Family of Little Chute woman encourages domestic violence victims to speak up
Investigators believe Elizabeth Wagner was killed by her husband and labeled the case a murder
LITTLE CHUTE, Wis. (WBAY) - Elizabeth Wagner was described by her family as empathetic and selfless. She worked at a daycare center and was loved by the kids who attended.
But it crushed many who knew her when Fox Valley Metro Police found the 24 year old dead last September alongside her husband Matthew Wagner, 25, inside their Little Chute apartment.
“I mean I keep waiting for her text to come, or her phone call, or for her to walk through the door, and it doesn’t happen,” her mother Susan Andropolis said tearfully.
For weeks, the family was in the dark on what happened until detectives uncovered a possible connection to domestic violence.
“It was a very long process. It happened in September, we really didn’t get resolution until early December because they were toying between the fact...was it intentional? Was it homicide? Was it an accident?” Andropolis said.
Action 2 News obtained a copy of the police investigative file that labeled her death as murder and nonnegligent manslaughter.
According to doctors, authorities located three fired shell casings inside the home with her husband holding a handgun.
Andropolis said they’d been married for a little over a year. Investigators sifted through dozens of text messages between them capturing arguments related to money and his drinking habits, and signs of emotional and physical abuse towards each other.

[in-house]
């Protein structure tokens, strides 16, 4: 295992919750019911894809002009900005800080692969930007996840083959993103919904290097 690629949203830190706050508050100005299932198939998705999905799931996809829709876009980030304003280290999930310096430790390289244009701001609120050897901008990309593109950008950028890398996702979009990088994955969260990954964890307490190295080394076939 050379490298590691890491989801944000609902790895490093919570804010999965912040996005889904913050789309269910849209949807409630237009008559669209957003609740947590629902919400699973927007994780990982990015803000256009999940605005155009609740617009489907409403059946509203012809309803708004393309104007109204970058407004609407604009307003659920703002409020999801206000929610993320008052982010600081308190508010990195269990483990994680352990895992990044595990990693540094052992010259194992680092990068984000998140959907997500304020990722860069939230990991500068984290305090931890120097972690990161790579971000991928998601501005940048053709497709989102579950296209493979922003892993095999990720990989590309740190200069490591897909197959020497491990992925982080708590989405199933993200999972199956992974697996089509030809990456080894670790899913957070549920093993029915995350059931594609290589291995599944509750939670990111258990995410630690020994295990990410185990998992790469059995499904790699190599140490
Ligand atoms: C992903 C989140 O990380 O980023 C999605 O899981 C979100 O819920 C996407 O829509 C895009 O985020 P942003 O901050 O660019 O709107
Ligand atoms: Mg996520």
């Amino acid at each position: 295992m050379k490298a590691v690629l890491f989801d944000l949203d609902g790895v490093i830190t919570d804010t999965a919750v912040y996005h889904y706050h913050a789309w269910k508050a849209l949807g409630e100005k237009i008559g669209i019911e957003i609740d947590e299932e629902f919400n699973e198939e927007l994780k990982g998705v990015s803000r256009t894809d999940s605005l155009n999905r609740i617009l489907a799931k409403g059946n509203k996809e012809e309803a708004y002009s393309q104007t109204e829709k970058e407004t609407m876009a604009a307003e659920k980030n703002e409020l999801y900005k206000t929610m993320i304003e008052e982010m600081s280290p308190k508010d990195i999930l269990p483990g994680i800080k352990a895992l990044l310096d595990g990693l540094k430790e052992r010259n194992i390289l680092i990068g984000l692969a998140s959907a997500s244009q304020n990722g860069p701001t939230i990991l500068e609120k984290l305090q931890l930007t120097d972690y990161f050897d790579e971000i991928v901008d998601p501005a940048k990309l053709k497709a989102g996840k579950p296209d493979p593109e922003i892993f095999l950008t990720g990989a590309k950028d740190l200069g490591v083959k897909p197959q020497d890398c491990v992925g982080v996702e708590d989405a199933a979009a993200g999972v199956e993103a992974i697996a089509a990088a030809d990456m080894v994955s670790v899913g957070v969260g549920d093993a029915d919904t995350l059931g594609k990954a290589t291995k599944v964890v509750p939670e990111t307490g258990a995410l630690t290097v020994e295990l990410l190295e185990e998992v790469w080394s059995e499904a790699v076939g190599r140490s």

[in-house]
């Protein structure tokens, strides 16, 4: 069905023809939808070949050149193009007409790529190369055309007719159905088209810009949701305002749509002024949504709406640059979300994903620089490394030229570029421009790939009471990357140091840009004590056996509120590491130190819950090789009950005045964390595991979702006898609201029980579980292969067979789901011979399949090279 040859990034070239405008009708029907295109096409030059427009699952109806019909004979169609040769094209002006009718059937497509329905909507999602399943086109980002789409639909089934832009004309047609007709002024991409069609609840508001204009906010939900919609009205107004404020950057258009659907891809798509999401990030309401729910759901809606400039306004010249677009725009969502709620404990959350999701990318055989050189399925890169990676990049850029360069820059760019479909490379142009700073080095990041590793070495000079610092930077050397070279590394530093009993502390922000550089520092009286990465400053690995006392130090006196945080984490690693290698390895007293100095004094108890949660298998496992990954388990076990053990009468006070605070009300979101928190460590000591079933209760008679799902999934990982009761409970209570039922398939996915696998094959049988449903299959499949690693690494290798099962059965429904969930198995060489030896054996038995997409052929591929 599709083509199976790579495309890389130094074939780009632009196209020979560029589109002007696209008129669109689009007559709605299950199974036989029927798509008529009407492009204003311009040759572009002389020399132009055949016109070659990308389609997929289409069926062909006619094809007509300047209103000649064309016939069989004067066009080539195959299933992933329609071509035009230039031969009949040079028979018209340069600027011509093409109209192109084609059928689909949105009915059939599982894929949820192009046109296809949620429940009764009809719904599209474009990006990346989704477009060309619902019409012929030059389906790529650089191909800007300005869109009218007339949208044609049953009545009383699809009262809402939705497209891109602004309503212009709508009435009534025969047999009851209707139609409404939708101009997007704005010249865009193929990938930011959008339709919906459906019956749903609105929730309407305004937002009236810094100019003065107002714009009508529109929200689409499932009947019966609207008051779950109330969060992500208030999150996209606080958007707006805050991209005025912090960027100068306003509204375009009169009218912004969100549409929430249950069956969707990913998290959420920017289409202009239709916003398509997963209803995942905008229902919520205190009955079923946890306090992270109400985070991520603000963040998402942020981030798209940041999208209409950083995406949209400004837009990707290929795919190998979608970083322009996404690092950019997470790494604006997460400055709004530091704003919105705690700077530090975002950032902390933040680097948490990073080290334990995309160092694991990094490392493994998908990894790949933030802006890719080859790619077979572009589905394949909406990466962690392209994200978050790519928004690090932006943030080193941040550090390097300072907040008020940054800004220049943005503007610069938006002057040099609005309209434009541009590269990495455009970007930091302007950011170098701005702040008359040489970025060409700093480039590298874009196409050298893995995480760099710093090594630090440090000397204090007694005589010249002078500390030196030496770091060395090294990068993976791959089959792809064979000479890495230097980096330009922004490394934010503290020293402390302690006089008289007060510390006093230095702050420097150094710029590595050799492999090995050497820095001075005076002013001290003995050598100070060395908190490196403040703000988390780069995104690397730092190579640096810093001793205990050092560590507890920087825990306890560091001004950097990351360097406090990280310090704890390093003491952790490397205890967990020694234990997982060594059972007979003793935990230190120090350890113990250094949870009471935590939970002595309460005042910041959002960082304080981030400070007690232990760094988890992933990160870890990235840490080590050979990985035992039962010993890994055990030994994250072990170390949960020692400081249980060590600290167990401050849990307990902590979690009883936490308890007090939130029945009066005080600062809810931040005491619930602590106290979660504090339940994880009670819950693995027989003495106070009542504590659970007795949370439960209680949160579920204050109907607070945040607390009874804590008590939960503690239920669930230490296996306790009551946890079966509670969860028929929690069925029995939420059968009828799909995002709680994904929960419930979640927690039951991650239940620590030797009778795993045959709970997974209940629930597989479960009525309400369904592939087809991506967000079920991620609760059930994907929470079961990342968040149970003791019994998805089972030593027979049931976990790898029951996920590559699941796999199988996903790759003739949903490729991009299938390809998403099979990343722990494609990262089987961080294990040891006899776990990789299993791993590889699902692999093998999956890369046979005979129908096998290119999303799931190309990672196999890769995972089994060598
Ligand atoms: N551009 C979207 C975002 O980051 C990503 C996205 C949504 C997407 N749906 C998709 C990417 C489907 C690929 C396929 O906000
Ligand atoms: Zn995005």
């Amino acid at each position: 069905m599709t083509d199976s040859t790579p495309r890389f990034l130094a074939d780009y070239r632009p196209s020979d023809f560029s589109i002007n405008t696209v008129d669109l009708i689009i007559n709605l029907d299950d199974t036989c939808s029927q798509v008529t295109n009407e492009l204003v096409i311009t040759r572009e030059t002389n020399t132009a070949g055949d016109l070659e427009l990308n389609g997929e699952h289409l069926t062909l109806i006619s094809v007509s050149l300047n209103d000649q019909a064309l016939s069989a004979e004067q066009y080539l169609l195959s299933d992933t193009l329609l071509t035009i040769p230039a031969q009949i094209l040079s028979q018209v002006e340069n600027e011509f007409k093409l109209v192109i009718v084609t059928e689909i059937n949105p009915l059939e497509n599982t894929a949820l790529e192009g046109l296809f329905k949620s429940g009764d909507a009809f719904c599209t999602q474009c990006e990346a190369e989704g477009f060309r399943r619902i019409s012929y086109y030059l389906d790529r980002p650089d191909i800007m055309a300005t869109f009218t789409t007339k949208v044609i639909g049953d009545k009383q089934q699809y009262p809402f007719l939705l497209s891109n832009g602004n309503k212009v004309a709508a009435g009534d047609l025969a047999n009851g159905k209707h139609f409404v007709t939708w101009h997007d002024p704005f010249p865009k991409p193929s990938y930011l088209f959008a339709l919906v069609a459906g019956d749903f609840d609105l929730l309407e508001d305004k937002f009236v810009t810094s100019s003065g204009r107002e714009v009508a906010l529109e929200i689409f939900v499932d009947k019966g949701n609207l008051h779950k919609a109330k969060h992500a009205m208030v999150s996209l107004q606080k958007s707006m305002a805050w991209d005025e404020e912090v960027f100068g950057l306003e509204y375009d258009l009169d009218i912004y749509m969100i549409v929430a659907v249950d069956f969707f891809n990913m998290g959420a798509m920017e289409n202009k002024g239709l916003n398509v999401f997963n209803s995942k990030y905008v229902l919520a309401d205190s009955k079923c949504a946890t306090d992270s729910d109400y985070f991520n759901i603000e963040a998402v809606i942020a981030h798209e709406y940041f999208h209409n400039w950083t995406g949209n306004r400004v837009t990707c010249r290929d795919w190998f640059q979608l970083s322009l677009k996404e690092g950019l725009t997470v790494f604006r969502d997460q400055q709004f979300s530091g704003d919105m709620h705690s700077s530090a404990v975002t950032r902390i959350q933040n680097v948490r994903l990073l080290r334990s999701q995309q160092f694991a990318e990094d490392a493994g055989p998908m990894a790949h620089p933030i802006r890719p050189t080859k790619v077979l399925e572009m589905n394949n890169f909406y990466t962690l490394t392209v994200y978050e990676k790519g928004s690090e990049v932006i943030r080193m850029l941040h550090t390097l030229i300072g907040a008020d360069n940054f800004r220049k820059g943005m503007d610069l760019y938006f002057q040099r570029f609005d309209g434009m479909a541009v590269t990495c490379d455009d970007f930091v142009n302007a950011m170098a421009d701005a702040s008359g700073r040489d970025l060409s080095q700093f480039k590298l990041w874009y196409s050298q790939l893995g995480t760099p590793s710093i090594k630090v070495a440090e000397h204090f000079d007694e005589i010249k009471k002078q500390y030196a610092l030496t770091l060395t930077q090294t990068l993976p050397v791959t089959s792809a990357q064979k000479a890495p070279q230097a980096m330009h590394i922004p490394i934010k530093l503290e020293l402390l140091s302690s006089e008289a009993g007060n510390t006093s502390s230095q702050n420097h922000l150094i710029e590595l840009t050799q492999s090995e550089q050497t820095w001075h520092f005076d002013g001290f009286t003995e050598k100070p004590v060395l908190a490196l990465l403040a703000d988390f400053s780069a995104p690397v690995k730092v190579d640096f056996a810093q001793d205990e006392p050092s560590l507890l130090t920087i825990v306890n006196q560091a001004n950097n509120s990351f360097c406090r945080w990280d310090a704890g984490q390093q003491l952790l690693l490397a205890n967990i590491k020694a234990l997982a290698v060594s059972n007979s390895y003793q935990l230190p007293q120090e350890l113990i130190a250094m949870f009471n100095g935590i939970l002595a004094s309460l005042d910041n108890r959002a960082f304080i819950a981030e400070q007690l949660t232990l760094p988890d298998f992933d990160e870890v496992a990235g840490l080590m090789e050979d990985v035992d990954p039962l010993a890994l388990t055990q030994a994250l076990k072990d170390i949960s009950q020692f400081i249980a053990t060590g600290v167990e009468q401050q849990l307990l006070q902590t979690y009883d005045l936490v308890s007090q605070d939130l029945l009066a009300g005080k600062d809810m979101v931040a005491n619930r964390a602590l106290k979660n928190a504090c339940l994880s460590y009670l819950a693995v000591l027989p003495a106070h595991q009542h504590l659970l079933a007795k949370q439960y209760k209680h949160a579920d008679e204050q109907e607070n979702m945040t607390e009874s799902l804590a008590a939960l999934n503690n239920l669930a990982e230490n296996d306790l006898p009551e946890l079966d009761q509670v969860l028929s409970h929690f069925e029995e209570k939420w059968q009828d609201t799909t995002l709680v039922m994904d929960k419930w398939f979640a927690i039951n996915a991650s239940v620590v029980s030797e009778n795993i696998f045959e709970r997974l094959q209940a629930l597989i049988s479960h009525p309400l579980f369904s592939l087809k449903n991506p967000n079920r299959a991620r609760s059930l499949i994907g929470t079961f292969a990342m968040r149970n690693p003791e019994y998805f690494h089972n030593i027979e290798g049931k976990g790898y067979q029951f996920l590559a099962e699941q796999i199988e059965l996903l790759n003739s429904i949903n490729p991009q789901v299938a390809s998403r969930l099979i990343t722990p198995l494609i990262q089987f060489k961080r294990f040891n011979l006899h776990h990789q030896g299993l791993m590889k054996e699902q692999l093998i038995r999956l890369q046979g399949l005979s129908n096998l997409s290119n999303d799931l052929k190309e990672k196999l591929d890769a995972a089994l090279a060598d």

Furthermore, investigators discovered she’d been searching on Google for marriage counseling.
In one text message. Elizabeth Wagner called out her husband for threatening to shoot her during an argument where things turned physical and in another message asked him to not say “you wanna die.”
“Why didn’t she tell me? Why didn’t she tell any of us? She had a lot of friends, a lot of family that would’ve given support,” Andropolis said.
According to End Domestic Abuse Wisconsin, there were 52 domestic violence homicide victims in 2019. Eighty-three percent of the perpetrators were men and the majority of victims were killed by a gun.
Although it may be too late for Elizabeth Wagner, her family said it’s never too late to seek help.
“You don’t have to suffer, get help. You know, there’s resources. There’s family, there’s friends, there’s outside resources. You don’t have to end up like she did,” Andropolis said.
If you or anyone you know are in a time of crisis, you can call the National Suicide Prevention Hotline at 1-800-273-8255.
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